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D&D General D&D's feel vs. what D&D should keep - final comparison

Stalker0

Legend
With the sample size we shouldn’t get too concerned about the specifics, aka slight tier differences and the like. But the overall trends I think are useful.

when we look at things like initiative, I think why they rank high on keep but not on dnd is because initiative isn’t particularly interesting, but there isn’t really anything better either. Every initiative system has its pros and cons, and initiative works well enough in dnd.

contrast that to saving throws, though they have changed a bit over time, the idea of “rolling the big rock die to not get messed up” is very iconic...and a lot of fun :)
 

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And then you get people like me. I like the World Axis and think it's a vast improvement on the Great Wheel - but would have ticked neither option in this poll. The D&D World Axis is a positive part of D&D for me, but certainly isn't necessary; it is not, for example, even a part of Eberron.
 

Faolyn

Hero
I suspect these things are very much bound by generation. The Great Wheel would probably be more important to people who came to the game in AD&D, Planescape, Torment, 3e.
Personally, while I know very little of the World Axis, what little I've read makes me prefer it to the Wheel--and I started with 2e and fell in love very quickly with Planescape.
 

People in general just don't mess around in the planes much, what with so many groups not going above level 10 where the planes become a) desirable (in the World Axis) or b) remotely survivable (Great Wheel). But then the tipping point are the planescape fans.

Even as a fan of the World Axis though, I'd MUCH rather have each setting have its own cosmology.
 


TheSword

Legend
People in general just don't mess around in the planes much, what with so many groups not going above level 10 where the planes become a) desirable (in the World Axis) or b) remotely survivable (Great Wheel). But then the tipping point are the planescape fans.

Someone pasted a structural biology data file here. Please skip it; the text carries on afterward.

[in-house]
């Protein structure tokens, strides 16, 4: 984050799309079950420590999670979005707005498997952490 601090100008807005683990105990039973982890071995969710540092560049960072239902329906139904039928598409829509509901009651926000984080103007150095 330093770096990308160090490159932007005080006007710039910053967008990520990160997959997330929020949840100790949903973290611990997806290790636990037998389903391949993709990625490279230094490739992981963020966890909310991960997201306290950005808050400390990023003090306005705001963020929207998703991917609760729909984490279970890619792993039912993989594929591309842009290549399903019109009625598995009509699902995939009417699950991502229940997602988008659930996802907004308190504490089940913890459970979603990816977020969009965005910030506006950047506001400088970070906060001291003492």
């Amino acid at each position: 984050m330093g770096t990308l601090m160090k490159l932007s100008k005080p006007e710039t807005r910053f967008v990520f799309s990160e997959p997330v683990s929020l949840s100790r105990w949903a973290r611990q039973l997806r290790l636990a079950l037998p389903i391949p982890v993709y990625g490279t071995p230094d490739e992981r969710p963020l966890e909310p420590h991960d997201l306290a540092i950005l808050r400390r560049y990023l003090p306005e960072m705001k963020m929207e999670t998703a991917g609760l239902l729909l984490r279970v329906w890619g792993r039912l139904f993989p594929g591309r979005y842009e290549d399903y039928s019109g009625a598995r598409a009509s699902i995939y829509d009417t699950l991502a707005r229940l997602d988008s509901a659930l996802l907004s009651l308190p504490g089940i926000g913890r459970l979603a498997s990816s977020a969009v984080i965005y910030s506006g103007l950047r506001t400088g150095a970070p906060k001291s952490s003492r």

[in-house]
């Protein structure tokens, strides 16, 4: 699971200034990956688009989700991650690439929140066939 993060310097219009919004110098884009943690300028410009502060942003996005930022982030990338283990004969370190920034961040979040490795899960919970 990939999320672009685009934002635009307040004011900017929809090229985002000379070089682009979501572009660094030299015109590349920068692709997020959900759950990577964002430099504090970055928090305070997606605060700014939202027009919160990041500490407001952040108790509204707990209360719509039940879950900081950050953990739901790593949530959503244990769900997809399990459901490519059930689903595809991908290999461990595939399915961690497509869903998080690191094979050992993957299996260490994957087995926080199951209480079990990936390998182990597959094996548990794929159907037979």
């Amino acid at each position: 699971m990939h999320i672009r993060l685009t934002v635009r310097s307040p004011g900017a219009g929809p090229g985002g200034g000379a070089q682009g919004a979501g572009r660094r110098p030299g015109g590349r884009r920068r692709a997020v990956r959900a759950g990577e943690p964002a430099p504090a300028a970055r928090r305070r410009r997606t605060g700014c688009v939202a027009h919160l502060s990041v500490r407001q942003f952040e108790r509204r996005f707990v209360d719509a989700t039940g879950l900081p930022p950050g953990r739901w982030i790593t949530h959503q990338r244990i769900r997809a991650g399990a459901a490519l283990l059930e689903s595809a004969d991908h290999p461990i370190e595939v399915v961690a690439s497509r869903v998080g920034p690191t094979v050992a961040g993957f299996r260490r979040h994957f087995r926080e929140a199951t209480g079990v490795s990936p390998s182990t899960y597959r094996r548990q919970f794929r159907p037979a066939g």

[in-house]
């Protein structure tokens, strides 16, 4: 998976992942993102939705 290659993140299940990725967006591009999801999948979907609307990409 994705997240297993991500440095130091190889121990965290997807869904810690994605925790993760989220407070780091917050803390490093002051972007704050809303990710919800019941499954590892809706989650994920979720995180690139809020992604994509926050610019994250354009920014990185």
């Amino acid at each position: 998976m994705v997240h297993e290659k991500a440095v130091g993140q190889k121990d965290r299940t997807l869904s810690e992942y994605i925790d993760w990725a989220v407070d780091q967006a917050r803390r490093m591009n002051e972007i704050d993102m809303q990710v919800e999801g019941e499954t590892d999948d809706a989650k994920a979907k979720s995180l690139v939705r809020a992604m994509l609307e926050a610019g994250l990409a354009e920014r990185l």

Even as a fan of the World Axis though, I'd MUCH rather have each setting have its own cosmology.
Descent into Avernus enters Hell at level 5/6, which is one of the planes most inimicable to life. The resetting of CR’s and general survivability of PCs means they can easily enter the planes earlier.
 

Faolyn

Hero
Can I ask why?
The Great Wheel has far too many planes, each of which is infinite and yet only a miniscule fraction is ever, or can be, described or inhabited. I guess I just like the idea of each plane being the home of a deity or other super-powerful being (or small group thereof). Also, I never liked the Blood War. Or rather, I never liked it as this major thing that's in the forefront.

Before I had read up on the World Axis I had actually created something slightly similar to the World Axis, only on a tremendous mountain, and my Silver Sea was more like the River Styx in that you had to cross it to get to the afterlife.
 

Can I ask why?
In my case because the whole thing feels very artificial and looks like a box-ticking exercise where they've specifically added extra versions of heaven or hell just to say that they are there. What am I supposed to do with the LGG heaven of Bytopia/the Twin Paradises and how is it not redundant when put between the Seven Heavens and Elysium. Or the block between Acheron, the Nine Hells, Gehenna, Hades, and Tartarus. That honestly reads to me as if someone just looked up "Hell" in a thesaurus and took five different words.